Below are photos taken when I placed a mask for the first time in front of some of my dogs. I usually put it on the floor and a small distance away. If that goes smoothly, I can place it closer if the dog’s body language conveys no distress.
Some animals will shy away from novel items, often due to gaps in their prior socialization experiences, a feeling that the environment is not safe enough to explore, or basic fear or anxiety problems. Some might show fear-based fight or flight reactions to specific articles of clothing – hats or scarves, for example. If the item will be an unavoidable part of these animals’ lives, they need our assistance in developing a positive association with them. In these cases, behaviorists and trainers are likely to use counter-conditioning and desensitization procedures to help the animal develop a more positive conditioned emotional response to the item. At all times, the animal’s comfort level must be respected as is customary when using these procedures correctly. The desensitization can be carried out starting at long distances away and then moving closer, and also for shorter to gradually longer periods of time.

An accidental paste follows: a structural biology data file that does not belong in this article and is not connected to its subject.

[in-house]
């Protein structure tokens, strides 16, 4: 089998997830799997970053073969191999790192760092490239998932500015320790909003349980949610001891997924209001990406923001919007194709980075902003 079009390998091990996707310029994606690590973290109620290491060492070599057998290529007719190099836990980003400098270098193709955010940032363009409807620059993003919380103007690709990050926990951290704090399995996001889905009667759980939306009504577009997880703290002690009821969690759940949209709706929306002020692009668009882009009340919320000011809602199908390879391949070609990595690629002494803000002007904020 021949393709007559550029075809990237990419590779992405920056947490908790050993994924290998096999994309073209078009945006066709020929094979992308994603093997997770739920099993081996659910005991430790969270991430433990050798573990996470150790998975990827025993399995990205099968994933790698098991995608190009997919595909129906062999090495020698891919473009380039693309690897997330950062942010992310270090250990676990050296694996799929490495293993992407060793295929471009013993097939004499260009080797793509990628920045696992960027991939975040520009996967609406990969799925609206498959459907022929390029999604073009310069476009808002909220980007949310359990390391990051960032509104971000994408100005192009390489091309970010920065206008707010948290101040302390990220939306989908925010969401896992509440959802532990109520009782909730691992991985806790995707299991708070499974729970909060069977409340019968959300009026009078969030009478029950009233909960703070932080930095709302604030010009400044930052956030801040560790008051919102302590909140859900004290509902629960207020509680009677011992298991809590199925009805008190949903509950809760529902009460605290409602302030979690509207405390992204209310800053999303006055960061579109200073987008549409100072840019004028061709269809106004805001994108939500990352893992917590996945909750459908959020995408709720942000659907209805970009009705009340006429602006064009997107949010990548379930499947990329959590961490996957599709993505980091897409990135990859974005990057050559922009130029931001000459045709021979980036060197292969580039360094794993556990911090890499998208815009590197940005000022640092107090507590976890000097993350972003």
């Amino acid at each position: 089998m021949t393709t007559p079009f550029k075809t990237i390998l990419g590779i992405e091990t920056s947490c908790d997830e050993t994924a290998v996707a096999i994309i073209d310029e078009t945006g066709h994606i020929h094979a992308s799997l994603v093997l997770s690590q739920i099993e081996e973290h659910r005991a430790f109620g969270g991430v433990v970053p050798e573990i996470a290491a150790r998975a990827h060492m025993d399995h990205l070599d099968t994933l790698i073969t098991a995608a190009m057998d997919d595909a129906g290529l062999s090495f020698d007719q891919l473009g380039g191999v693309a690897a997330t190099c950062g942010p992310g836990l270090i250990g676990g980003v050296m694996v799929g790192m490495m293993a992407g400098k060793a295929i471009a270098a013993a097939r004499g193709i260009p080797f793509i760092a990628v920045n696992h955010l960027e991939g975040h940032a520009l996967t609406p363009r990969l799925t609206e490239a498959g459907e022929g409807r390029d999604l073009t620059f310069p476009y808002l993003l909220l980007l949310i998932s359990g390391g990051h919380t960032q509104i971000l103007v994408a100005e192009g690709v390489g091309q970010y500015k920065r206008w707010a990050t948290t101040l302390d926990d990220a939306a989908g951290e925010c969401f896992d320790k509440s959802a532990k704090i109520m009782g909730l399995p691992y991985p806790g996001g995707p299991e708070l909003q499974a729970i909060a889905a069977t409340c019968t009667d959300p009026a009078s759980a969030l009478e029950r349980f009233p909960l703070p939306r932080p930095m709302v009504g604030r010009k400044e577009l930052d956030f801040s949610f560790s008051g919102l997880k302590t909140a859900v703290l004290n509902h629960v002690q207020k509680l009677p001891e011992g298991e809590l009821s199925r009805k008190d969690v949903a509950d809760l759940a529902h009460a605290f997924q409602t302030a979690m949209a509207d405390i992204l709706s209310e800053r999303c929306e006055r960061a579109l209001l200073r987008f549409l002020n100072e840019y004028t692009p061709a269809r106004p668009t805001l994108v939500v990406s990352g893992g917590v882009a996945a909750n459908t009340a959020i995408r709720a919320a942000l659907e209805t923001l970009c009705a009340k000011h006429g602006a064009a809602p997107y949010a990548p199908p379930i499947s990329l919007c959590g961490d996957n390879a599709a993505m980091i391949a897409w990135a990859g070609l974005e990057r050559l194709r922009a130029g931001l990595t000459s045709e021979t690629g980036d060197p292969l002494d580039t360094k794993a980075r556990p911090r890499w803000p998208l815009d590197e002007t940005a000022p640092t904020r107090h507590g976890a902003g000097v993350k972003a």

What’s Play Got to Do With It?